The songs on Dylan's 1975 album Blood on the Tracks have been described by several of Dylan's biographers and critics as arising from the tension as his marriage to Sara collapsed.[20] The album was recorded soon after the couple's initial separation. Dylan biographers Robert Shelton and Clinton Heylin have cautioned against interpreting the album as naked autobiography, arguing that Blood On The Tracks works on many levels—musical, spiritual, poetic—as well as a personal confession.[21][22] Dylan himself denied at the time of the album's release that Blood on the Tracks was autobiographical, but Jakob Dylan has said, "When I'm listening to 'Subterranean Homesick Blues' I'm grooving along just like you. But when I'm listening to Blood On The Tracks, that's about my parents."[1]

Heylin has quoted Steven Soles saying that, in 1977, Dylan came over unannounced to his apartment and played him ten or twelve songs that were "very dark, very intense" dealing with his bitterness over the divorce. Soles adds that none of these songs was ever recorded.[23]

In addition to Blonde on Blonde, Blood on the Tracks, and Desire, some critics have suggested Sara Dylan is the inspiration for other works. Both Clinton Heylin and Andy Gill have connected Sara to "Love Minus Zero/No Limit" recorded in January 1965.[24][25] Gill writes that this song expresses admiration for Sara's "Zen-like equanimity: unlike most of the women he met, she wasn't out to impress him or interrogate him about his lyrics." Heylin credits Sara Dylan as the inspiration for "She Belongs to Me," also recorded in January 1965 for the album Bringing It All Back Home.[26]

In pop culture[edit]

A fictional version of the marriage of Dylan and Sara is featured in the Bob Dylan biopic I'm Not There, where Heath Ledger plays a Dylan-like performer and Charlotte Gainsbourg plays Claire, a character based on a combination of Sara Dylan and Suze Rotolo.[27][28]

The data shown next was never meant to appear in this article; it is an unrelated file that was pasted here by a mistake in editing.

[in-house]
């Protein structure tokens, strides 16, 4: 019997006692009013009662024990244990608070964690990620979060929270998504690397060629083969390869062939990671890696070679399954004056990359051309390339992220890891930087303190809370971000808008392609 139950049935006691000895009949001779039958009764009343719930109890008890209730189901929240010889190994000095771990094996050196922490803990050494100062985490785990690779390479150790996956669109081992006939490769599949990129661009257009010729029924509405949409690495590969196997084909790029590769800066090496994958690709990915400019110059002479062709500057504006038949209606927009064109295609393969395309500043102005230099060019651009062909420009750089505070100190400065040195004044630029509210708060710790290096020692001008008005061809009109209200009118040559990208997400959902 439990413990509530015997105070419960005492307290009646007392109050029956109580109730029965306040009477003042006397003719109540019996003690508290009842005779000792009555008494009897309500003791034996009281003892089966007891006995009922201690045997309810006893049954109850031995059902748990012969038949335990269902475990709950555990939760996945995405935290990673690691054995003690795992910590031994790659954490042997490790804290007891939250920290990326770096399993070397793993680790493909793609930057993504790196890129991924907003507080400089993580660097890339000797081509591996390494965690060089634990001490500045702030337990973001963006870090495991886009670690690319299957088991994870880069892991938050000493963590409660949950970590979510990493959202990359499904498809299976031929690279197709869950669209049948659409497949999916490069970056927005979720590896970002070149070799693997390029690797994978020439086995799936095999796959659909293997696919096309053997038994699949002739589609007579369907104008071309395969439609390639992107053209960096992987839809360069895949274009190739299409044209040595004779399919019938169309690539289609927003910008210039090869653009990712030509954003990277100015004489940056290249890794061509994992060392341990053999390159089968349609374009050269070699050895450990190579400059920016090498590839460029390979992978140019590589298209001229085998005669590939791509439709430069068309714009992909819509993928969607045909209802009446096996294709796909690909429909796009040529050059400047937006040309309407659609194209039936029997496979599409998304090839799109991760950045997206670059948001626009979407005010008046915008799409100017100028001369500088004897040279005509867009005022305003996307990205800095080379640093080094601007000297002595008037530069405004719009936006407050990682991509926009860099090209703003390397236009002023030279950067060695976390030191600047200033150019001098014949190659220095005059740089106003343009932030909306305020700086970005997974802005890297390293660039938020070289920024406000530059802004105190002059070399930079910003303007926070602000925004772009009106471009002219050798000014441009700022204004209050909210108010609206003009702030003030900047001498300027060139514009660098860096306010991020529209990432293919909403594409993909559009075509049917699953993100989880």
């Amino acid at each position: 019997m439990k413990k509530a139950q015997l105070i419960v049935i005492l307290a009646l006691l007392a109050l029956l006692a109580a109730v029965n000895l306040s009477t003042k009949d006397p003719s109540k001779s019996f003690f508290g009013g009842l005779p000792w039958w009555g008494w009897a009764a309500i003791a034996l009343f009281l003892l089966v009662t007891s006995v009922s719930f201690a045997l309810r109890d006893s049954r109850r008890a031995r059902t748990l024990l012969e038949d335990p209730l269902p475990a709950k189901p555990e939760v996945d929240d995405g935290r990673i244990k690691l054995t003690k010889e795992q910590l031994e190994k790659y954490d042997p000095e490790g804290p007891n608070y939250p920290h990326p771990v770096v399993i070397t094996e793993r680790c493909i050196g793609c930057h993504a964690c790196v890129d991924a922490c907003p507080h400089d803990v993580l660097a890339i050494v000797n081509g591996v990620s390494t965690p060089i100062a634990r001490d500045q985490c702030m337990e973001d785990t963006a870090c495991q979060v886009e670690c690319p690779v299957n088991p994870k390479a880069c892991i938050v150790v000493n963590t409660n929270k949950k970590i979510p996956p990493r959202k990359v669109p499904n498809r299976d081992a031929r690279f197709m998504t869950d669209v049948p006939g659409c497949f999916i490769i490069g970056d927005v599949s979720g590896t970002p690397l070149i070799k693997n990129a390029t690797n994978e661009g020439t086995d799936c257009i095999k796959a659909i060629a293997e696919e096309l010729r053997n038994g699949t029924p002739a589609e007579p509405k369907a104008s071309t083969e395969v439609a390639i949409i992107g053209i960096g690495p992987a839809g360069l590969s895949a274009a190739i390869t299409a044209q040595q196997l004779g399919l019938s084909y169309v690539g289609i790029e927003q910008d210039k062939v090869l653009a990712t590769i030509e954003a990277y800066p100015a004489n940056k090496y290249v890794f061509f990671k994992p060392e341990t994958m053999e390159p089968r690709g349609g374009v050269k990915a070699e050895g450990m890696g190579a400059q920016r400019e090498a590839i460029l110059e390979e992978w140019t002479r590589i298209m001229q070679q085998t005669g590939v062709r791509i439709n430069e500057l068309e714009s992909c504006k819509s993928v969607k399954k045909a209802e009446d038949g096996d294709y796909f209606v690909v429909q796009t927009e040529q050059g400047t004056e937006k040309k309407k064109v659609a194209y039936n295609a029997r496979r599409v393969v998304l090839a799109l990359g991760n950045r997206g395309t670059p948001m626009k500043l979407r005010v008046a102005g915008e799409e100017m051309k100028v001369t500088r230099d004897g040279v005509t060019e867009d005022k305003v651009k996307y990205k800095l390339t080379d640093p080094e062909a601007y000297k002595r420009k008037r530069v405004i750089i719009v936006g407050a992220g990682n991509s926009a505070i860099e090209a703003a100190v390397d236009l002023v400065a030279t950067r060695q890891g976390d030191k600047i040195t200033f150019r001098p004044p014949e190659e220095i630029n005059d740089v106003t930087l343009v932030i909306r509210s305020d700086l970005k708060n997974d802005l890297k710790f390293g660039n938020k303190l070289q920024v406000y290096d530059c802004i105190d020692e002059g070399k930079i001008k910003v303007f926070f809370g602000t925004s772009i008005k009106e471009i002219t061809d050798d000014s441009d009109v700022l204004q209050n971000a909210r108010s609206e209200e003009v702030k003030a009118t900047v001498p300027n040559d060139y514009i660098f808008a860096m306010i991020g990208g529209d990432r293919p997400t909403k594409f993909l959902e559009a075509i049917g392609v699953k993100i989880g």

See also[edit]


  1. ^ a b c d e f Gray 2006, pp. 198–201
  2. ^ a b "Renaldo and Clara". Retrieved March 16, 2014. 
  3. ^ a b c Sounes 2001, pp. 299–300
  4. ^ Sounes 2001, pp. 162–164
  5. ^ a b Gill & Odegard 2004, p. 5
  6. ^ Gill & Odegard 2004, p. 3
  7. ^ Shelton 2011, pp. 227–228
  8. ^ Sounes 2001, p. 191
  9. ^ a b Sounes 2001, p. 193
  10. ^ a b Shelton 2011, p. 227
  11. ^ Sounes 2001, p. 220
  12. ^ a b Sounes 2001, p. 277
  13. ^ Sounes 2001, p. 279
  14. ^ Sounes 2001, pp. 307–308
  15. ^ Caesar, Ed (September 23, 2005). "Bob Dylan: Stories of the songs". Retrieved March 15, 2014. 
  16. ^ Heylin 2000, p. 710
  17. ^ Shelton 2011, p. 319
  18. ^ Shelton 2011, p. 207
  19. ^ Sounes 2001, p. 290
  20. ^ Sounes 2001, pp. 281–285
  21. ^ Shelton 2011, pp. 300–303
  22. ^ Heylin 2000, pp. 370–375
  23. ^ Heylin 2000, p. 454
  24. ^ Gill 1998, p. 72
  25. ^ Heylin 2009, pp. 224–226
  26. ^ Heylin 2009, pp. 226–227
  27. ^ Ebert, Roger (21 November 2007). "I'm Not There". Retrieved 16 March 2014. 
  28. ^ Sullian, Robert (2007-10-07). "This Is Not A Bob Dylan Movie". New York Times. Retrieved March 16, 2014. 


  • Gill, Andy (1998). Classic Bob Dylan: My Back Pages. Carlton. ISBN 1-85868-599-0. 
  • Gill & Odegard (2004). A Simple Twist Of Fate: Bob Dylan and the Making of Blood on the Tracks. Da Capo Press. ISBN 0-306-81413-7. 
  • Gray, Michael (2006). The Bob Dylan Encyclopedia. Continuum International. ISBN 0-8264-6933-7. 
  • Heylin, Clinton (2000). Bob Dylan: Behind the Shades Revisited. Perennial Currents. ISBN 0-06-052569-X. 
  • Heylin, Clinton (2009). Revolution In The Air: The Songs of Bob Dylan, Volume One: 1957–73. Constable. ISBN 1-84901-051-X. 
  • Shelton, Robert (2011). No Direction Home: The Life and Music of Bob Dylan, Revised and updated edition (hardback ed.). Omnibus Press. ISBN 978-1-84938-911-2. 
  • Sounes, Howard (2001). Down the Highway: The Life of Bob Dylan. Grove Press. ISBN 0-8021-1686-8. 

External links[edit]